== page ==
'Would you like some … bread?' Heaney asks, tentatively. I tell him that I have already eaten. 'A monastic biscuit then!' he says, and goes off to dig out the tin of digestives from the cupboard. It is, perhaps, the casual exactness of that word 'monastic' that might betray Heaney's profession to one who didn't know.
But then almost no one can be unaware, either, of Heaney's profession, or his stature within it. Irish wags refer to him as 'Famous Seamus' in a sly but proud acknowledgement of his international celebrity, crowned with his Nobel Prize for Literature in 1995.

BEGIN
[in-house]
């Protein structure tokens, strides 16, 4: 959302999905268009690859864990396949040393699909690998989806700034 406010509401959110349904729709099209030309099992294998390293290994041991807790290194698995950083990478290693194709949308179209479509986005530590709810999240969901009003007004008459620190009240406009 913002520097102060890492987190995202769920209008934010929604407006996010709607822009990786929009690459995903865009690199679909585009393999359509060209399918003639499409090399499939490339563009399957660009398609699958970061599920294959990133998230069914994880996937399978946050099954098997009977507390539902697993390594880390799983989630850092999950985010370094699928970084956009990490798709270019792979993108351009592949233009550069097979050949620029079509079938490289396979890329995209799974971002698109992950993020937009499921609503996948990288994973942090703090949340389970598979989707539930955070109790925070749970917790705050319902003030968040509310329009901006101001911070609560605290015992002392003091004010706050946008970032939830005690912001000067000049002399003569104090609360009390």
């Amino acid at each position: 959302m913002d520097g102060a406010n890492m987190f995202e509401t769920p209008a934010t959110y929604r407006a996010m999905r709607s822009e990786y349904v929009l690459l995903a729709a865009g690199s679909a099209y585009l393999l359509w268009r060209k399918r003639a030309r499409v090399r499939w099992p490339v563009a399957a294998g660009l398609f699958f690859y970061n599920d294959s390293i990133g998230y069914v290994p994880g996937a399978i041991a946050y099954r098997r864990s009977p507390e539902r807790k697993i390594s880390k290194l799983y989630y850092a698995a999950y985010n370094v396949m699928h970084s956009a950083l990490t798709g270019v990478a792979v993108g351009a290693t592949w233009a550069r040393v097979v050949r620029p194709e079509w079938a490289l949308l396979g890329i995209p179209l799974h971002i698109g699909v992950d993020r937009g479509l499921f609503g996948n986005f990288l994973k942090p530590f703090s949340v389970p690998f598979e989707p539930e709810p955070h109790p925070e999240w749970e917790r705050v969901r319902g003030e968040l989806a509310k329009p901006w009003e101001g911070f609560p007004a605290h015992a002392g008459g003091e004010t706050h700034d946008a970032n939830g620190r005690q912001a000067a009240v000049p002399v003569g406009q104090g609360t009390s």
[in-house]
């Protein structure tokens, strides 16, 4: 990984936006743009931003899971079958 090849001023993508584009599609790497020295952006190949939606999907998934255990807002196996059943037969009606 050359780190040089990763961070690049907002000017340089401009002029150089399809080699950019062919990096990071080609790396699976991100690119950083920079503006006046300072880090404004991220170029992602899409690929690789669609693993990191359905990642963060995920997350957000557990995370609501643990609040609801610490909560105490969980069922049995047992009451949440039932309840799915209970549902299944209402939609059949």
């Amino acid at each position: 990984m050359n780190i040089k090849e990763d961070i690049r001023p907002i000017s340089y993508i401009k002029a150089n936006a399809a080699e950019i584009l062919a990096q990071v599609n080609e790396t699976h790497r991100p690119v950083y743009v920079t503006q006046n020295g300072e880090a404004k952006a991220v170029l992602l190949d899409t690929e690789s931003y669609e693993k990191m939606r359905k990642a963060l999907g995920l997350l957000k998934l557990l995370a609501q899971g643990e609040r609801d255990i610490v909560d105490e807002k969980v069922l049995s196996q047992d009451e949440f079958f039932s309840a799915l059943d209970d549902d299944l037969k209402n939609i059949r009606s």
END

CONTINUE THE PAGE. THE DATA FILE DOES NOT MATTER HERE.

Although Heaney was born into a Catholic, nationalist family in Northern Ireland - and once objected to inclusion in a book of British poets with the warning lines: 'Be advised, my passport's green/ No glass of ours was ever raised/ To toast the Queen' - British readers can't get enough of him: it is an oft-cited statistic that his books account for two-thirds of the sales of living poets in Britain.